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Scott pushes tax cuts, bashes Crist in ‘State of the State’

TALLAHASSEE — Underscoring priorities his administration already is working on, Gov. Rick Scott today opened the 2014 legislative session with his annual State of the State address.

Scott’s speech differed in tone from opening-remarks given by legislative leaders who said the final session before the 2014 mid-term elections should focus on “policy, not politics.”

The governor often sounded like a man giving a stump speech, not a policy address. And his slogan, “Let’s get to work,” has evolved into “Let’s keep working.”

During his 30-minute speech, Scott took thinly veiled shots at Democrat Charlie Crist, who is Scott’s top challenger.

Scott, a former health care executive, is eager to frame the election around the state’s recovering economy and he’s using the fact that 825,000 jobs were lost under Crist’s administration to make the case.

“They say it doesn’t matter who was running our state – that anyone would have been just a victim of the times,” Scott said during the address. “I disagree.”

In reply, Crist blames a larger global economic collapse and says Scott hasn’t done enough to help the recovery.

In a statement released after the speech, Crist said Florida “deserves a governor with bold ideas.”

“Rick Scott has only delivered campaign talking points and pay to play politics,” the statement read.

Underscoring the speech’s political undercurrents, Melissa Sellers, Scott’s campaign manager, helped prepare the address, which included “let’s keep working” eight times. Scott’s current campaign slogan is “let’s get to work.”

Scott’s top priority going into the legislative session is a package of fee and tax reductions totaling $500 million.

“Together, we have cut taxes 24 times already,” Scott told a joint session of the Legislature. “And my hope is that we are about to cut them again ... by another $500 million this year.”

That includes roughly $400 million from rolling back vehicle registration fees that were increased in 2009. The move would mean a savings of roughly $25 for the average motorist. The remaining $100 million is from reducing the levy on commercial leases.

Reaction from Tampa Bay area lawmakers differed by party affiliation.

“Everybody’s for jobs, everybody’s for motherhood and apple pie,” said state Rep. Dwight Dudley, D-St. Petersburg. “It’s how you get there.”

Dudley disagrees, for example, with handing tax money to large companies in the form of incentives as inducement to locate to the state and create jobs.

“It just makes richer corporations,” Dudley said. “They’re not concerned with the well-being of working people of Florida. If there’s going to be any giveaways, we need accountability.”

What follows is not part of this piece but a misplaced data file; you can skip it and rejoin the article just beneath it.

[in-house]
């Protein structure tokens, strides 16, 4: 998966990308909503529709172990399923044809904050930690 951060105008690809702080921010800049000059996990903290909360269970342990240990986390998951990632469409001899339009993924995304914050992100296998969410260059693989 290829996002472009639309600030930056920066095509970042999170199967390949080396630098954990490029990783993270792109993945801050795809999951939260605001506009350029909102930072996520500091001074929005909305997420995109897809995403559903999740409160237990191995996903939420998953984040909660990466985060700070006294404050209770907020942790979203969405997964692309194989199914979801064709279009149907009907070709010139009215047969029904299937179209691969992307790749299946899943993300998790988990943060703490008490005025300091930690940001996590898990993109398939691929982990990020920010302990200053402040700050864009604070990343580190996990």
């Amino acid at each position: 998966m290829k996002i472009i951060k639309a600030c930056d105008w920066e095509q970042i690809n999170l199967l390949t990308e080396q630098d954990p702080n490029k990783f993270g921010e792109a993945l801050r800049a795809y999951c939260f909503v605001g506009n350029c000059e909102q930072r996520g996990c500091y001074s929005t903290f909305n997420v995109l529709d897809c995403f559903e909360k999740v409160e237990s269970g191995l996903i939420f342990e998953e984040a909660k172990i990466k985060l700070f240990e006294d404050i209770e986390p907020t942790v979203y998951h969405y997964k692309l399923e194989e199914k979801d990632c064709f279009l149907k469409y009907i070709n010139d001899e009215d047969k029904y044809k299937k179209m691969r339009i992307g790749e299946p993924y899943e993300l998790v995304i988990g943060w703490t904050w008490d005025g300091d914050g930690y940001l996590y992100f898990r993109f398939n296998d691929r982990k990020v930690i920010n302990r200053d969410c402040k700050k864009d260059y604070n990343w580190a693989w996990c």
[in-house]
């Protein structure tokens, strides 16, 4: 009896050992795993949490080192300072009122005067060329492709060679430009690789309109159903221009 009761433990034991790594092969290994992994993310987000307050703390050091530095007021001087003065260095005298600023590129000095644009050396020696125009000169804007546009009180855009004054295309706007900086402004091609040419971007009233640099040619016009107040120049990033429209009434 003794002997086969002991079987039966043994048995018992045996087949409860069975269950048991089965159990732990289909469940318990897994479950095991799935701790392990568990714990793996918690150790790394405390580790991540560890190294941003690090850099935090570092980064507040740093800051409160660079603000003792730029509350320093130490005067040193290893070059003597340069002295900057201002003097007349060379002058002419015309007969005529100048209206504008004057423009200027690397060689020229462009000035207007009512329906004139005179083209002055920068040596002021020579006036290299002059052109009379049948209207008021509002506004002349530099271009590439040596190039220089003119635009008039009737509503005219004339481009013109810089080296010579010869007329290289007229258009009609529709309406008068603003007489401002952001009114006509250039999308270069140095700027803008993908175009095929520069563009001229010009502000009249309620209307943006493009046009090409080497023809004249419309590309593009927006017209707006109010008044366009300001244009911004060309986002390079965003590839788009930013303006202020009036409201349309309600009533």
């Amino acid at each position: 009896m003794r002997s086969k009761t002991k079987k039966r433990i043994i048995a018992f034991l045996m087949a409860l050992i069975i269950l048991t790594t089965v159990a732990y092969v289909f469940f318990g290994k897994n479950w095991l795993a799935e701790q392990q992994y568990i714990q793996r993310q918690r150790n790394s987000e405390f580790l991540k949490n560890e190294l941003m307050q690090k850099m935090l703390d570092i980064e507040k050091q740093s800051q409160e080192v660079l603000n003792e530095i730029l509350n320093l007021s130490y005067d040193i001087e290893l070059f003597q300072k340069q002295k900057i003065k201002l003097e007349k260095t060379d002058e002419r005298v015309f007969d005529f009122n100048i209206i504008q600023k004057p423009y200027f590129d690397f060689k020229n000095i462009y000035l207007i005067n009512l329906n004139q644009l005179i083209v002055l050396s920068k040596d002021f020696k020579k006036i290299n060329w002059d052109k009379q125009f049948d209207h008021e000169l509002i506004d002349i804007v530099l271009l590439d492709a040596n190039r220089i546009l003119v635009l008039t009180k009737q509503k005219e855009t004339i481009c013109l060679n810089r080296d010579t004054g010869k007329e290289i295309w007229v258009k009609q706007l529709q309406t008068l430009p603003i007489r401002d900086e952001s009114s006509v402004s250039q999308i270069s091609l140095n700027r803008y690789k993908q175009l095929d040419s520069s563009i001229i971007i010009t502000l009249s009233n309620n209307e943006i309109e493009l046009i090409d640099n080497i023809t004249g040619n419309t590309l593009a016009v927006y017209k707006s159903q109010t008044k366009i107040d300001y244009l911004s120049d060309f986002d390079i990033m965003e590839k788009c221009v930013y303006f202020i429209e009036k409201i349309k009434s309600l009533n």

Rep. Ross Spano, R-Dover, said he had a more personal reaction to the governor’s speech.

As Scott has before, he touched on his hardscrabble upbringing, including selling TV Guide magazine door-to-door as a grade-schooler.

“The story of his personal experience explained why he’s passionate about what he’s passionate about,” he said. “When he tells his story, that allows people to understand him.

“This is not a guy who’s uncaring and unfeeling,” Spano added. “This is a guy who had a tough, meager childhood. That part of his story is important for him to share.”

Scott has also made tuition cuts one of his top priorities. This year he has called for doing away with the so-called “differential tuition,” which allows university boards of trustees to raise tuition up to 15 percent a year without approval from the Legislature.

“My commitment to every family dreaming to send their children to college is simple: We will hold the line on tuition,” said Scott, who vetoed a tuition increase last session.

His position marks one of the few early gaps between his agenda and the goals of legislative leaders, who have proposed capping the increase at 6 percent but keeping the differential program in place.

House Minority Leader Perry Thurston, D-Fort Lauderdale, said in prepared remarks that he did not want to focus on the “shortcomings” of Scott’s speech, but did call for “new leadership” in the Legislature and governor’s mansion.

The Florida Democratic Party took a tougher approach.

“Rick Scott’s priorities have consistently put the wealthy special interests and biggest corporations first,” the party said.

Specifically, Democrats hit Scott for failing to expand Medicaid under the federal Affordable Care Act, for his aggressive campaign to purge ineligible voters from the state’s voter rolls, and for failing to push in-state tuition for college students who are children of illegal immigrants.

On the in-state tuition issue, House Speaker Will Weatherford, R-Wesley Chapel, stands at odds with other top Republicans by supporting the move.

“Let’s exercise our state’s rights and open and open the door of opportunity for all of Florida’s children,” Weatherford said during his opening-remarks to the House today.

Scott has promised to consider the issue, and Senate President Don Gaetz, R-Destin, has said he opposes it but will give it a hearing in the Senate.

During his address, Scott also touted what he calls a record $18.8 billion in public education spending included in his proposed budget.

“This record investment builds on our previous budgets, which invested an additional $1 billion in K-12 education,” Scott said.

Opponents of Scott’s point out that per-student funding level trails the 2007-2008 levels by $177 per-pupil.

“His budget proposal is totally inadequate to meet the needs of our state, particularly in bolstering all aspects of public education,” said Andy Ford, president of the Florida Teachers Association.

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